Time: 7 p.m. MST
This was the one to play it out for the Pac-12 title.
This was the game that would be the first piece of the tipping point in whether the Arizona Wildcats, with their 403 total media day votes in their favor and 15 first-place votes, or the UCLA Bruins, they of 402 total votes but 16 first-place votes, would establish themselves as the team to beat.
This is, as always, a rivalry.
The Wildcats (16-1, 4-1 Pac-12) host the first round at McKale Center on Thursday coming off a victory against Arizona State. UCLA is coming off a loss to the Oregon Ducks, who with a win against Wazzou on Wednesday night sit alone at 6-0 atop the Pac-12.
Another surprise in the bout for second place is in the rebounding capabilities of the Wildcats and Bruins. UCLA (15-4, 5-1 Pac-12) entered the year potential favorites because David Wear, Travis Wear, Joshua Smith and even wings like Tyler Lamb were supposed to give Ben Howland depth. Instead, transfers by Smith, forward Brendan Lane, Lamb and a dismissal of forward Anthony Stover have sucked the options from the system. The Bruins have suffered from the defection of the big men especially, and they currently rank ninth in the Pac-12 in rebounding margin.
The Wear twins remain, but neither averages six rebounds per game coming in Thursday's game.
Last week, the athletic front line of Oregon grabbed 11 offensive rebounds against UCLA, which hardly used backup big man and freshman Tony Parker.
Meanwhile Arizona has surprised in the rebounding department, and that can be said even though they just had to get better with the influx of big men. But the Wildcats lead the Pac-12 in rebounding margin and grab 75 percent of opponent misses, good enough for sixth in the nation.
That wasn't quite expected in the preseason. And Sean Miller's club had better keep it up against a UCLA team hungry for a piece of the Pac-12 pie.
The production of Arizona's young bigs is always an X-factor of sorts. Outside of the Wear twins, the Bruins have little interior presence. Parker, a freshman considered before the year to be a major recruiting coup, has disappointed. He played in just three minutes against the Ducks last week.
But UCLA can make up some of the rebounding with their athletic duo of Shabazz Muhammad and Kyle Anderson.
Anderson, more of a point guard trapped in a thin 6-foot-9 frame, leads his team with 9.1 rebounds per game to go with 9.9 points and 3.7 assists. When the best players are in the game -- Muhammad came off the bench last game -- it could be up to Brandon Ashley to cover the smooth forward.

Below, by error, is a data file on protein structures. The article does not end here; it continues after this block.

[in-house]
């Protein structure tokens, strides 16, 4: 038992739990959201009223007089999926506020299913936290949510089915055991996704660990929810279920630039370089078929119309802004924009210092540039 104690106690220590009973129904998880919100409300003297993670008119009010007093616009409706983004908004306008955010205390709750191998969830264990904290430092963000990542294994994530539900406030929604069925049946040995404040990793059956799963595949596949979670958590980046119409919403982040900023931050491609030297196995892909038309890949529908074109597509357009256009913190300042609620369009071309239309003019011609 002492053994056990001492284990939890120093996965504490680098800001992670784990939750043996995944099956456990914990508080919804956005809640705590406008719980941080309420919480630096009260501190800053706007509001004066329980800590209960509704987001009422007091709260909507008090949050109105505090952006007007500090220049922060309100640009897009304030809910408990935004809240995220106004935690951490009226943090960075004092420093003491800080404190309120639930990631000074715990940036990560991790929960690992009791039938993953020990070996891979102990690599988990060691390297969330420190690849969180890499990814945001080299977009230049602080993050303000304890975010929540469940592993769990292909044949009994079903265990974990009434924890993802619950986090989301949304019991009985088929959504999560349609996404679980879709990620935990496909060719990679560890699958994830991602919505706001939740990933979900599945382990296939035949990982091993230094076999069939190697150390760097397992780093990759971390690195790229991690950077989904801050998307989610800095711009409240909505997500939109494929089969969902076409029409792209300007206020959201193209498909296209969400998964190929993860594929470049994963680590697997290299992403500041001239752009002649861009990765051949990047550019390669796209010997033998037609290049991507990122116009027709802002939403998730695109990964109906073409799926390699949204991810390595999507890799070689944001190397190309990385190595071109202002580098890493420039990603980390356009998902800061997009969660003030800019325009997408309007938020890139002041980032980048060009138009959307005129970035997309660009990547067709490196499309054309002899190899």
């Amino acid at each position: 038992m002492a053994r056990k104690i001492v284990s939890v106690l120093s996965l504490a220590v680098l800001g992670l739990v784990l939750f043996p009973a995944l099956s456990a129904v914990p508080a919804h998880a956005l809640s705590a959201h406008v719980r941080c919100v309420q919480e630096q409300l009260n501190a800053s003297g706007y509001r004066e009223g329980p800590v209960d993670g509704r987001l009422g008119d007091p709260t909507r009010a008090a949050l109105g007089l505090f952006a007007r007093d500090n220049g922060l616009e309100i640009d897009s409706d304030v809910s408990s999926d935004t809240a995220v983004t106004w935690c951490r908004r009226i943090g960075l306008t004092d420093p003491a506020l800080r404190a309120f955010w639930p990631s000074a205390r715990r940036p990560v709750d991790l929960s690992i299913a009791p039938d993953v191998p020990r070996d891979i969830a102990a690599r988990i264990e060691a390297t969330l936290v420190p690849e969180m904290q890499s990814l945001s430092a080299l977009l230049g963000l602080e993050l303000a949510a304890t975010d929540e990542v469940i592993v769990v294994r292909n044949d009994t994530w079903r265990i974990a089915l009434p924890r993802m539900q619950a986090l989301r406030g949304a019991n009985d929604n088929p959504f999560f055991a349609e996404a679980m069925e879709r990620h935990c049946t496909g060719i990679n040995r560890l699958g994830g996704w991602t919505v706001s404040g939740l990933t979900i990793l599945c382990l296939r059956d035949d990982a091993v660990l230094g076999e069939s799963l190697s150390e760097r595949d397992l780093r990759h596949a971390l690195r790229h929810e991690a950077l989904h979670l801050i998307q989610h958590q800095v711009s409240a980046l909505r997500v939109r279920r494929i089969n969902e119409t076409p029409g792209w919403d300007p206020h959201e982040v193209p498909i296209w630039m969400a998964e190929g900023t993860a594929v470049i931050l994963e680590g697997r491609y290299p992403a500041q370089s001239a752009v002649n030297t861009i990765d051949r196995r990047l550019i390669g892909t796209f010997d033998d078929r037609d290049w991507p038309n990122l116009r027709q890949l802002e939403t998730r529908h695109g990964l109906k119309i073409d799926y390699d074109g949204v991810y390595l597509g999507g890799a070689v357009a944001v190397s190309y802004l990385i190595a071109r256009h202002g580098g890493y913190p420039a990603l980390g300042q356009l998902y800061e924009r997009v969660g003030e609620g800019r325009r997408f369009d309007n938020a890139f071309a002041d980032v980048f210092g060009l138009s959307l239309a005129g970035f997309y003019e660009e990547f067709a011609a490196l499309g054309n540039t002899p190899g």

Ashley found himself on the defensive end last week, completely shutting down energetic ASU forward Carrick Felix, but his consistency in that department will be tested against UCLA.
Meanwhile, Arizona's best defenders will be busy themselves. Nick Johnson is a good bet to see much time on Jordan Adams, the least-heralded but highly effective freshman scoring guard who averages 15.2 points per game. At point guard, Mark Lyons will get another attempt to prove he's shooting for the moon, as he said after the win against the Sun Devils.
"I don't want to be the best point guard in the Pac-12, I want to be the best in the country," said Lyons, who also had three assists and three steals. "I'm aiming for the moon, so I can be amongst the stars. I play every game as if it's my last."
Lyons forcing UCLA point guard Larry Drew II -- a former recruit of Arizona's who was spurned when Brandon Jennings committed -- out of his comfort zone and thus the UCLA offense out of a rhythm could go a long way. Drew is third in the NCAA at 8.1 assists per game in his first year since transferring from North Carolina, and Lyons coming out on the attack will also be important, as it has been of late.
And of course, we get to the best matchup we might see in the Pac-12 all season.
Solomon Hill, a senior who is working his way into the NBA Draft conversation, has a prime opportunity to show scouts that his slimmed-down body is ready to defend NBA-level scoring guards. He could take his shots at Muhammad, who leads the Bruins with 17.9 points per game while shooting 45.8 percent from three-point range.